IRAs for Kids

If your child has earned income from outside the household, such as from a summer job or babysitting, consider opening an Individual Retirement Account (IRA). For 2020, your child can contribute $6,000 (or his or her earned income, whichever is less) to an IRA.

Just how important is it to start an IRA for your child now? Suppose your 15-year-old daughter saves $800 from babysitting and purchases a Roth IRA. If she makes no additional contributions and the funds grow 8% annually, she will have accumulated more than $37,000 by age 65, which will be tax free upon withdrawal. Or, suppose she opens a Roth IRA with $2,000 at age 15 and then makes annual contributions of $2,000 for the next 10 years. The value of her tax-free account at age 65 will be about $700,000 if the annual growth rate is 8%.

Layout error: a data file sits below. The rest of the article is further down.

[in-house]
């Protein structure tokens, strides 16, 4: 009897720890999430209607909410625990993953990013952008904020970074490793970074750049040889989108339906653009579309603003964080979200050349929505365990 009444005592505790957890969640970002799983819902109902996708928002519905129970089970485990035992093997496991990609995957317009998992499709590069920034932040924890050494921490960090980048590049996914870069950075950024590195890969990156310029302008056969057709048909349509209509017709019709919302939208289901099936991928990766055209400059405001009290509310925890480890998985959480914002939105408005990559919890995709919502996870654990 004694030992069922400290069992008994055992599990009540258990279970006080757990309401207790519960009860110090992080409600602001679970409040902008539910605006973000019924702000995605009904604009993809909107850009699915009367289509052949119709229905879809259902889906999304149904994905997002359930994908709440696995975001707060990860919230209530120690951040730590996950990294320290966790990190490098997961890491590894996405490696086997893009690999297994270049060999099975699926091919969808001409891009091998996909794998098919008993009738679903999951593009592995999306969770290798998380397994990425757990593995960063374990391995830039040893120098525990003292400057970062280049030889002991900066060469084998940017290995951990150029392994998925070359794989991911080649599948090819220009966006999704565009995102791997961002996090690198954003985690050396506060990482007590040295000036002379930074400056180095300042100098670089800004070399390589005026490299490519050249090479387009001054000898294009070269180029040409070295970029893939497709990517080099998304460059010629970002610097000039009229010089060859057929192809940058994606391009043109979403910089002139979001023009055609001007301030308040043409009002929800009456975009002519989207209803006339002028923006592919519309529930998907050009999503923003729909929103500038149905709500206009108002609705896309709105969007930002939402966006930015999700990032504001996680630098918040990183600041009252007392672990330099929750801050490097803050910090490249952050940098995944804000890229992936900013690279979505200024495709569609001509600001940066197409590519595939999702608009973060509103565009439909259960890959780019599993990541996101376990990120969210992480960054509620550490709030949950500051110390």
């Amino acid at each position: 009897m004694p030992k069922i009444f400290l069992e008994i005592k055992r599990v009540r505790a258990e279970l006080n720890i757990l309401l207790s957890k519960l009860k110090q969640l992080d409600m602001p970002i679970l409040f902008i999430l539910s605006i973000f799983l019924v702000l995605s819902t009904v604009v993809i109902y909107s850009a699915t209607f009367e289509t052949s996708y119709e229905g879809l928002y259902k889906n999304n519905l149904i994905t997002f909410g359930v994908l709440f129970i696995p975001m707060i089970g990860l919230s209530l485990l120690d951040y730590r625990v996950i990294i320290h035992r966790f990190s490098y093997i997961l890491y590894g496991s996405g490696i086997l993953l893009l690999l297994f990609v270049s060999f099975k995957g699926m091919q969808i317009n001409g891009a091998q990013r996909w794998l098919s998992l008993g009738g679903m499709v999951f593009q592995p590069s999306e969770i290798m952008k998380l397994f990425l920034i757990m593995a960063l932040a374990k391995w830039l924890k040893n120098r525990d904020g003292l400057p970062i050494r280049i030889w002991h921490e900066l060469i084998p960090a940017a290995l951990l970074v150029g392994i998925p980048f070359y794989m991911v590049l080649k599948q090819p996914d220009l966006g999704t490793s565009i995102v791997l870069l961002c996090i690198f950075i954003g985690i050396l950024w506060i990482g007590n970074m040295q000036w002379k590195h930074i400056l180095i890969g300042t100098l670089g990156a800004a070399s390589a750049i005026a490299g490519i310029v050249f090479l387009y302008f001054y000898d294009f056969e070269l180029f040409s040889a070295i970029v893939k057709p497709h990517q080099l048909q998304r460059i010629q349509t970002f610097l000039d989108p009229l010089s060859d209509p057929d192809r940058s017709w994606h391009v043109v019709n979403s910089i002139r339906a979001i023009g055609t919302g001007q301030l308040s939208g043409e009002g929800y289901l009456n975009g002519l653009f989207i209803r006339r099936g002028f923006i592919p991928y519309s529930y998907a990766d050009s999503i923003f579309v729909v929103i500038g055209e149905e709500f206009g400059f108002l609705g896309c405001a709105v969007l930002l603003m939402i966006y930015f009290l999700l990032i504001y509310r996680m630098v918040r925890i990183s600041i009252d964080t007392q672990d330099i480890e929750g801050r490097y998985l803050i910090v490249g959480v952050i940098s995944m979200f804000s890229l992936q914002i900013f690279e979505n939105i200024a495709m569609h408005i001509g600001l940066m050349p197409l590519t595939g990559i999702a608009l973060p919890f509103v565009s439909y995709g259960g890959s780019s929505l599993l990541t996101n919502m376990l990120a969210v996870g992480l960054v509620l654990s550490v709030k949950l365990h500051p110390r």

NOTE: The previous hypothetical examples are for illustrative purposes only. They are not intended to reflect an actual security’s performance. Investments involve risk and may result in a profit or a loss. Seeking higher rates of return involves higher risks.

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Consider a deductible IRA, ROTH IRA, and Coverdell Education Savings Account for your child.
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